People often confuse transformational leadership with inspirational leadership. To be great leaders, the thinking goes, we must inspire, encourage, and define new futures for our organizations. The dominant thinking says that leadership must be about the future, articulating it powerfully and motivating others to act on that vision. Transformational leadership is, after all, about transforming where we are to get to something better.

This thinking leaves out a critical element of leadership and prevents us as leaders from honoring what I consider to be the single most important skill leaders need: overcoming failures.

The Past Is Equally Important

What we as leaders often overlook are those times our organizations have not lived up to expectations, and, most importantly, when we as leaders have stumbled. Conversations about failures are often done behind closed doors in one-on-one performance evaluations. Transformational leadership, however, is as much about the past as it is about the future.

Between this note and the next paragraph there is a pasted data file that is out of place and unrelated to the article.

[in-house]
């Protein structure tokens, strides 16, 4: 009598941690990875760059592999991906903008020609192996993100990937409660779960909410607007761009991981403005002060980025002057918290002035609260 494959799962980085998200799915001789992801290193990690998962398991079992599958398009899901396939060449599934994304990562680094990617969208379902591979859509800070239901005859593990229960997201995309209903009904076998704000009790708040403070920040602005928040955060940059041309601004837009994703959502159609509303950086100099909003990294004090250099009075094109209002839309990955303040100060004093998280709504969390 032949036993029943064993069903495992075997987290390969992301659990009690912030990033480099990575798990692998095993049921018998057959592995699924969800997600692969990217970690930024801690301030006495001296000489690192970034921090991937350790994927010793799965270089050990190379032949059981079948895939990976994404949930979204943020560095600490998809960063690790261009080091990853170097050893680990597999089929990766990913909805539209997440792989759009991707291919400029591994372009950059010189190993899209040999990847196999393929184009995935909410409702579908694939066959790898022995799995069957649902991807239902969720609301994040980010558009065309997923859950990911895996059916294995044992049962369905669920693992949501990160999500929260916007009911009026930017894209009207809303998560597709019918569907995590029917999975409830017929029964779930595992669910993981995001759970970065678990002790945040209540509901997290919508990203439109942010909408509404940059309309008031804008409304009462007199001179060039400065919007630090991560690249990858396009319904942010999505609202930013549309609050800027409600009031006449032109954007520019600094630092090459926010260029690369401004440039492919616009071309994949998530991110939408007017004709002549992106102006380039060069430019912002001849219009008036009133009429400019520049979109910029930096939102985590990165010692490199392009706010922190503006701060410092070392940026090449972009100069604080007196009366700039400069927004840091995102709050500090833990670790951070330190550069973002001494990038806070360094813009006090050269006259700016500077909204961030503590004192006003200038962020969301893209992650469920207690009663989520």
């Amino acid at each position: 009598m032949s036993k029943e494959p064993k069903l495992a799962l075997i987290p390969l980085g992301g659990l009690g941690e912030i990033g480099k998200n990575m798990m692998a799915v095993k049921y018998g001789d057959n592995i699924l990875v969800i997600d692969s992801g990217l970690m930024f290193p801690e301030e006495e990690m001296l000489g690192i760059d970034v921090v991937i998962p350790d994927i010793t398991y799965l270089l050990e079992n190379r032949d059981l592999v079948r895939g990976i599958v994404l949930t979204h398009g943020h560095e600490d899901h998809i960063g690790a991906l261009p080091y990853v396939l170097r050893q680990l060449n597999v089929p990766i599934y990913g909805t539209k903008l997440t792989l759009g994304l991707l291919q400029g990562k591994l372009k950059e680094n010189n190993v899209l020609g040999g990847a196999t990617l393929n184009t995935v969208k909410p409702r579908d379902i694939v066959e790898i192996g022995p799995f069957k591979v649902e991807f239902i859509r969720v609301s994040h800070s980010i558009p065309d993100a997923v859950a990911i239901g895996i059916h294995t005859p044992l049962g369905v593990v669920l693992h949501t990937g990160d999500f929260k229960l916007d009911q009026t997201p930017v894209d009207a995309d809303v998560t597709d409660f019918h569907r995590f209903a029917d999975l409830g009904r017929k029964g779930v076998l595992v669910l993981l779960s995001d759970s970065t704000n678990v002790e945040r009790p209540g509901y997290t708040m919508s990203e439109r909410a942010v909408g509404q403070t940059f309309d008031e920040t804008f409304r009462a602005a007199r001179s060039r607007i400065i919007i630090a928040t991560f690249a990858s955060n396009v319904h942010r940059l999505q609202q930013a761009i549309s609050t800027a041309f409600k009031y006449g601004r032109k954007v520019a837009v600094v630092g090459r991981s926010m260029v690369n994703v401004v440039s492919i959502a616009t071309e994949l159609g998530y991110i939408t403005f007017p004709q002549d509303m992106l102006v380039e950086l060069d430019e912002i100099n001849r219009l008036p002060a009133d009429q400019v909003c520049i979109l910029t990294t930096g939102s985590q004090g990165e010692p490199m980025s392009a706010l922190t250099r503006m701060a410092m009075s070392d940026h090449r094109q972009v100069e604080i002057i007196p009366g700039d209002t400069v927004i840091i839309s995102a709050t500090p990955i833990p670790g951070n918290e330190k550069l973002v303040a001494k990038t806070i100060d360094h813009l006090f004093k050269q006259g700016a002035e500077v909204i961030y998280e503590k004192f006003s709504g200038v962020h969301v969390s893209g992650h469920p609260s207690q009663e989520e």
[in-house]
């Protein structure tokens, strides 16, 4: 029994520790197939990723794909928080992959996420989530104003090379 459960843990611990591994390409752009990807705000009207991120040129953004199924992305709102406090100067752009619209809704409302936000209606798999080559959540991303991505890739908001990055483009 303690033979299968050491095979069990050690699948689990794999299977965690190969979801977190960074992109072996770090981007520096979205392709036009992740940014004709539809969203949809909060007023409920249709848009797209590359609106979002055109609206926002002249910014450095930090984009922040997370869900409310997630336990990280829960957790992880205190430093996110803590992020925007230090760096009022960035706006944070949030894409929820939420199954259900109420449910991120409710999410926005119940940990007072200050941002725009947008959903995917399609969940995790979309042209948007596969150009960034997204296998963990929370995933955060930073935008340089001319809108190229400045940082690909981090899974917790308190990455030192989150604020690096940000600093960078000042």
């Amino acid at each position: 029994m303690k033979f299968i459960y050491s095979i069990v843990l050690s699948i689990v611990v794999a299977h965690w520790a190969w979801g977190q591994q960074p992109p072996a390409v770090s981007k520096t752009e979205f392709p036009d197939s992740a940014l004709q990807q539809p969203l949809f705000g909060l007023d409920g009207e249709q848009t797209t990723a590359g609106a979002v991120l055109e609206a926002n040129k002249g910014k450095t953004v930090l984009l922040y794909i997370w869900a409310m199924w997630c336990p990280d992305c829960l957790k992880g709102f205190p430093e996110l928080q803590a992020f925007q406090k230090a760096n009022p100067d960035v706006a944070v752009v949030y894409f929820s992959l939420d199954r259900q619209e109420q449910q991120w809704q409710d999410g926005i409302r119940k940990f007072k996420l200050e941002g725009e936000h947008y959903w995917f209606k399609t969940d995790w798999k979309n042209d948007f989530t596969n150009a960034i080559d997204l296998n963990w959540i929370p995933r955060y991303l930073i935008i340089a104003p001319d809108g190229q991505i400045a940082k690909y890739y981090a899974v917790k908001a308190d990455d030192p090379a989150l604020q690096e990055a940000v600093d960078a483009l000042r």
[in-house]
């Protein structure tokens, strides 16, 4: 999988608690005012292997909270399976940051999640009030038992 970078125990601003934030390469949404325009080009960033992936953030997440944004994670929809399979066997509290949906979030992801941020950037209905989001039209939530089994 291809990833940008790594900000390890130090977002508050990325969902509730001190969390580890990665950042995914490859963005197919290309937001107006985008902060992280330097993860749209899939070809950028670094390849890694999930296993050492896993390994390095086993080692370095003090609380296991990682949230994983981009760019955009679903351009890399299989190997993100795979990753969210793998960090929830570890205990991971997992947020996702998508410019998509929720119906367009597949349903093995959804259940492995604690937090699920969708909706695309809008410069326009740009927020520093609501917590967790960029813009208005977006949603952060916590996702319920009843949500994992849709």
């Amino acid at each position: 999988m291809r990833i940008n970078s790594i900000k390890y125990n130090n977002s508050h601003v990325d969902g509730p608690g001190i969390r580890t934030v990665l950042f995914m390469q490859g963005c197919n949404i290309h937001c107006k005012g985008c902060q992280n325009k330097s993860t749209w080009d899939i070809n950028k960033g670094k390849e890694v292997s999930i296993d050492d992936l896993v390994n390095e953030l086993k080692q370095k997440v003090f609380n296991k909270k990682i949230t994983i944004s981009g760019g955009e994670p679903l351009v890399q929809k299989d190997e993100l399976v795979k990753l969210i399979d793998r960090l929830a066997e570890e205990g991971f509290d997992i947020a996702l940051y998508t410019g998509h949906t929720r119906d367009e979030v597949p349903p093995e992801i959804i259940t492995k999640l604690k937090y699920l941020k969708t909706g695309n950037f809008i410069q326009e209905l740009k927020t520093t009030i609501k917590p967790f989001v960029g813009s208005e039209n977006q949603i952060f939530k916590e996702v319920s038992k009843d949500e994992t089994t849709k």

When we publically hold back on the things that have not gone well, we have an insufficient level of trust with the people we are trying to enroll into what could go well.

In working on large-scale change initiatives, I frequently come across a concern from leaders that the latest effort will only be seen as the ‘flavor of the day’. Unfortunately, these fears are often valid as many organizations do indeed fail to see the compelling message in change initiatives or simply discount an effort as no more likely to succeed than previous efforts. Trust in the initiative and trust in the leader are often missing.

How to Build Trust

The need to be respected by our peers is universal, and people expend great effort ensuring they deliver on their promises. We want to say and do the right things at all times; anything less is shameful. Unfortunately, this endeavor is doomed to fail. It requires we maintain an unrealistic image with those we work with. Perfection is simply not possible.

It is when others experience the real person inside the leader that connection and enrollment become possible. When a leader is able to account for those efforts that did not turn out, those visions that were unfounded, or those bold moves that should not have been made do people see start actually listening. Trust is what happens when people connect with that real person.

Building trust requires accounting for the past. Consider:

  • Where can I take responsibility for what did not turn out?
  • Where could I have better dealt with past work?
  • What am I doing differently going forward based on what I have learned?

It’s not enough to know the answers to these questions. The difference is made, and trust is built, when we can share them with whom we work.

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